First and second tubes each nine centimeters long were selected. After being heated to 255 degrees C., each tube was heated to 290 degrees C. for five minutes and was then stretched longitudinally for the first time at rate of about 100% per second to a length three times the original length of the tube, i.e., to a tube twenty-seven cm long.

The pair of stretched porous twenty-seven cm long tubes were then sintered at approximately 360 degrees C. for forty-five to ninety seconds. The sintering crystallized the PTFE and increased the strength of the porous tubes. During sintering each end of the tube was restrained to prevent longitudinal shrinkage of the tube. The resulting stretched, sintered, porous tubes consisted essentially of highly crystalline PTFE polymer and had a microstructure characterized by nodes interconnected by fibrils.

The first sintered twenty-seven cm long tube was tested using the angioplasty balloon catheter and procedure described in Example 5. The results obtained are shown below in Table XIII.

TABLE XIII
Measurements for First Example 22 Tube
Inflation Outside
Measurement Pressure (Atm) Diameter (mm) % Dilatation
1 0 5.34
2 1 5.43 2
3 2 5.43 2
4 3 5.43 2
5 4 5.43 2
6 5 5.58 4
7 6 (Pmax) 6.55 23
8 5 (Pburst) 20.76 291
REC = 3.83 psi/%
REL = 0.25 psi/%
RER = 15.3

The second sintered twenty-seven cm long tube was pre-dilated by radially dilating the tube along its entire length to a ten mm inner diameter. The tube was dilated by using an angioplasty balloon catheter in the manner described in Example 3.

The dilated tube was re-sintered at 355 degrees C. for four minutes to cause the tube to radially contract and return to its original diameter of three mm and original length of nine cm. Sintering the dilated tube at 355 degrees C. completed the pre-dilation procedure.

The pre-dilated five mm diameter and nine cm long tube was heated to 300 degrees C. for five minutes and stretched a second time to a length of eighteen centimeters. The eighteen centimeter pre-dilated tube produced in this Example 22 was then tested using the angioplasty balloon catheter and procedure described in Example 5. The results obtained are shown below in Table XIV.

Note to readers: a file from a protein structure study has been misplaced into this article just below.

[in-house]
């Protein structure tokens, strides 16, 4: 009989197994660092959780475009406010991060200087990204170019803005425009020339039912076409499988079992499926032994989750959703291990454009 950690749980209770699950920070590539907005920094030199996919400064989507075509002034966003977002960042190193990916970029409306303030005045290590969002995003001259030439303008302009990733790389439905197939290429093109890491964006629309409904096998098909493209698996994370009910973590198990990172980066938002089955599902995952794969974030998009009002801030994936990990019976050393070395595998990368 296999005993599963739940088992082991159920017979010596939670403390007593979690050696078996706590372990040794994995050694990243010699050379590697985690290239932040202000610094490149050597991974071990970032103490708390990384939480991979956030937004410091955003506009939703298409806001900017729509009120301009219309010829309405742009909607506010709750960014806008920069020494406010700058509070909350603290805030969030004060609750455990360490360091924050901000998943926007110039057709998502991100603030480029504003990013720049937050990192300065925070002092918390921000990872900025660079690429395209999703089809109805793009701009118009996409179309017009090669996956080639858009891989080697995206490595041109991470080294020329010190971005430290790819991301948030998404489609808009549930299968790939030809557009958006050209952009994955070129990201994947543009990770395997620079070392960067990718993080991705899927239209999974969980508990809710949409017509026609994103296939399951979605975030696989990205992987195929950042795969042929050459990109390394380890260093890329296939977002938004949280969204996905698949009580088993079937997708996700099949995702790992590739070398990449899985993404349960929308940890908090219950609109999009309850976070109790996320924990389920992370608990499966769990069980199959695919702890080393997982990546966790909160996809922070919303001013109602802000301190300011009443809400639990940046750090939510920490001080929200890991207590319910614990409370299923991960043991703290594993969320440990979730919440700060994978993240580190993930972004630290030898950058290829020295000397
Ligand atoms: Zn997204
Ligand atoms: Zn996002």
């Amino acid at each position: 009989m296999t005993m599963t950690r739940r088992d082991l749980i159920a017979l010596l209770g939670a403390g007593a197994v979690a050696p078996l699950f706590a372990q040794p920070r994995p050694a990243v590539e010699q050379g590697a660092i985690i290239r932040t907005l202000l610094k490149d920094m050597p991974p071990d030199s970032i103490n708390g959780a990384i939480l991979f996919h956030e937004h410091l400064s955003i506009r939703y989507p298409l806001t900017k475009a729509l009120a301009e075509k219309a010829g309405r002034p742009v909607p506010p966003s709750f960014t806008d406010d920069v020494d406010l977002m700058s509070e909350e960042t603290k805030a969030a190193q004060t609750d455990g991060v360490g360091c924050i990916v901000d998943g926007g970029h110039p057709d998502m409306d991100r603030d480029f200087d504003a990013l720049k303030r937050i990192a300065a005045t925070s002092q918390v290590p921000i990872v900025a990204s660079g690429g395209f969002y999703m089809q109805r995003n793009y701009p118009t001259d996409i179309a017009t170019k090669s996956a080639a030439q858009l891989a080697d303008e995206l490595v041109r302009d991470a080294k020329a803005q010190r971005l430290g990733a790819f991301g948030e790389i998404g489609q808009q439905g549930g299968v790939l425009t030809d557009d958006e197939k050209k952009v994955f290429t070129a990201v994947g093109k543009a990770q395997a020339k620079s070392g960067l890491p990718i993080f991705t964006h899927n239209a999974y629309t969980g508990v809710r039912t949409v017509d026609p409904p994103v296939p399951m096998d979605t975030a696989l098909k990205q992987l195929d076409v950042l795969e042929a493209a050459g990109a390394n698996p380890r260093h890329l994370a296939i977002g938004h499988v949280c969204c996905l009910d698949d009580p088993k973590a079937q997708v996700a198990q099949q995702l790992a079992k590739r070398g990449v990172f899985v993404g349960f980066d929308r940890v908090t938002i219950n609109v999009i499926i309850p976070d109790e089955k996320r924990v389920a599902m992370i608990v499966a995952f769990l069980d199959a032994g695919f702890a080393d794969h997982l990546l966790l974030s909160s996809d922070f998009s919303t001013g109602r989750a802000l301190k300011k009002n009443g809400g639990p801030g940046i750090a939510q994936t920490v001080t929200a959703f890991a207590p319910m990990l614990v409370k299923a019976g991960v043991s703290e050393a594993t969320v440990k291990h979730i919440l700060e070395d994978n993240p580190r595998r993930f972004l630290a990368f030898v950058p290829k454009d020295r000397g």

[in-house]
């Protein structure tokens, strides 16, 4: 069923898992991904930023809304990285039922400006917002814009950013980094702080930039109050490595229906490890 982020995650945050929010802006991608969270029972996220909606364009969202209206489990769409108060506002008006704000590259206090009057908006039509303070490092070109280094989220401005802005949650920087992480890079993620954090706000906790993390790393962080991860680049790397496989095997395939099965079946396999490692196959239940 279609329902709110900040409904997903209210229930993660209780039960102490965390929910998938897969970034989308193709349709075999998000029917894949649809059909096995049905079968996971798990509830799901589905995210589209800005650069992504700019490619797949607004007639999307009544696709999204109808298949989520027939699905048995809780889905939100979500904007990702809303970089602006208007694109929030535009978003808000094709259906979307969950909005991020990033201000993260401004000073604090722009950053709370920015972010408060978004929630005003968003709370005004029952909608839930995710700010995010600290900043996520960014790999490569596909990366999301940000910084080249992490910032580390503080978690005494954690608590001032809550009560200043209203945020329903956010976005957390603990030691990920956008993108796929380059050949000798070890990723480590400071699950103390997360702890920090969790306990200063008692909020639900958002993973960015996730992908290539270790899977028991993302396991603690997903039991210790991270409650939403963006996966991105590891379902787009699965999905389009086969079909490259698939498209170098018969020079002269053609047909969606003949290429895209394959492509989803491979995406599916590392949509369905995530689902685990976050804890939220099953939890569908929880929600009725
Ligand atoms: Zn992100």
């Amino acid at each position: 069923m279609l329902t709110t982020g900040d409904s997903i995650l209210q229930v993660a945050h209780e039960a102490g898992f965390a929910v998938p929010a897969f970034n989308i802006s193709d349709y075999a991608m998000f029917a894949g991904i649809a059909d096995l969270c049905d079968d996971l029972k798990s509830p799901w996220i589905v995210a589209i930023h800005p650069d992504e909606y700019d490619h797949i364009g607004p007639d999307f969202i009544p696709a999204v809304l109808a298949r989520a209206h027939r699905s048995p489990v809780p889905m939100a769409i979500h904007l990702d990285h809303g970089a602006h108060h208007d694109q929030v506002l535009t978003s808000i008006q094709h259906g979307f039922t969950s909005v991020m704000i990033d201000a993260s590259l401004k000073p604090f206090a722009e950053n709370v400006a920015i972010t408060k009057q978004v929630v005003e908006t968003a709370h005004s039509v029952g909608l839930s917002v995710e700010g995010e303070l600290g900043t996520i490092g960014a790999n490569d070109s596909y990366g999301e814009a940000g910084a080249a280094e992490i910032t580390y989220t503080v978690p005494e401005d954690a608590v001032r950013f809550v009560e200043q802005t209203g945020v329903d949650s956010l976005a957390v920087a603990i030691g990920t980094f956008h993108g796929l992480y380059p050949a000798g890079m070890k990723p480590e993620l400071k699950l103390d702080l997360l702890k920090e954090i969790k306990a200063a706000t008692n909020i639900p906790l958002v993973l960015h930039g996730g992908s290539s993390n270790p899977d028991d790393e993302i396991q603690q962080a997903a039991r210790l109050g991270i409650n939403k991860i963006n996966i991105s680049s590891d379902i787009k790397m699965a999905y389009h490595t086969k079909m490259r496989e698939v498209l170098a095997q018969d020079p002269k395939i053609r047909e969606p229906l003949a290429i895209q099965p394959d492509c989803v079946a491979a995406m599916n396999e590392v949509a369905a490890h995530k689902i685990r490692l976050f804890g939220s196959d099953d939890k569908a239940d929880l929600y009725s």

TABLE XIV
Measurements for Second Example 22 Tube (Pre-Dilated)
Inflation Outside
Measurement Pressure (Atm) Diameter (mm) % Dilatation
1 0 5.38
2 1 5.38 0
3 2 5.38 0
4 3 5.38 0
5 4 5.38 0
6 5 5.38 0
7 6 (Pmax) 6.56 22
8 5.5 (Pburst) 19.26 258
REC = 4.01 psi/%
REL = 0.31 psi/%
RER = 12.9

Example 23

One hundred grams of FLUON CD123 resin produced by ICI Americas, Inc. was sifted through a No. 10 sieve and then blended at room temperature with eighteen grams of ISOPAR M solvent (18% lubricant level) produced by Exxon Corporation to produce a preform blend.

The resulting preform blend was allowed to sit for over eight hours before being re-sifted through a No. 10 sieve. A preform charge 10 was created by compacting the preform blend under 200 to 400 psi for approximately one minute in a stainless steel cylinder containing a center shaft. The center shaft extended along the centerline X of the cylinder and was concentric with the cylinder. The resulting preform charge 10 was a hollow cylindrical mass having a doughnut shaped circular cross sectional area 13, as shown in FIG. 1. The cylindrical hollow midsection 15 in the preform charge 10 was occupied by the center shaft. The preform charge 10 was then loaded into a cylindrical barrel in a ram extruder and was extruded into several individual lengths of cylindrical thin-walled tubing 11 at a reduction ratio (RR) of 51:1. The total length of tubing 11 produced from the preform charge 10 was about twenty feet. The extruded tubing 11 had an inner diameter of three mm and had a microstructure characterized by nodes interconnected by fibrils.

The solvent was removed from the extruded tubing by placing the tubes in a forced-air circulation electric oven at 255 degrees C. for thirty minutes. As used herein, the length of the tube after it is extruded and heated at 255 degrees C. to remove the solvent is termed the original length of the tube.

First, second, and third tubes each nine centimeters long were selected. After being heated to 255 degrees C., each tube was heated to 290 degrees C. for five minutes and was then stretched longitudinally for the first time at a rate of about 100% per second to a length seven times the original length of the tube, i.e., to a tube sixty-three cm long.

The trio of stretched porous sixty-three cm long tubes were then sintered at approximately 360 degrees C. for forty-five to ninety seconds. The sintering crystallized the PTFE and increased the strength of the porous tubes. During sintering each end of the tube was restrained to prevent longitudinal shrinkage of the tube. The resulting stretched, sintered, porous tubes consisted essentially of highly crystalline PTFE polymer and had a microstructure characterized by nodes interconnected by fibrils.

The first sintered sixty-three cm long tube was tested using the angioplasty balloon catheter and procedure described in Example 5. The angioplasty balloon was about four cm long. The results obtained are shown below in Table XV.

TABLE XV
Measurements for First Example 23 Tube (Tube Not Pre-Dilated)
Inflation Outside
Measurement Pressure (Atm) Diameter (mm) % Dilatation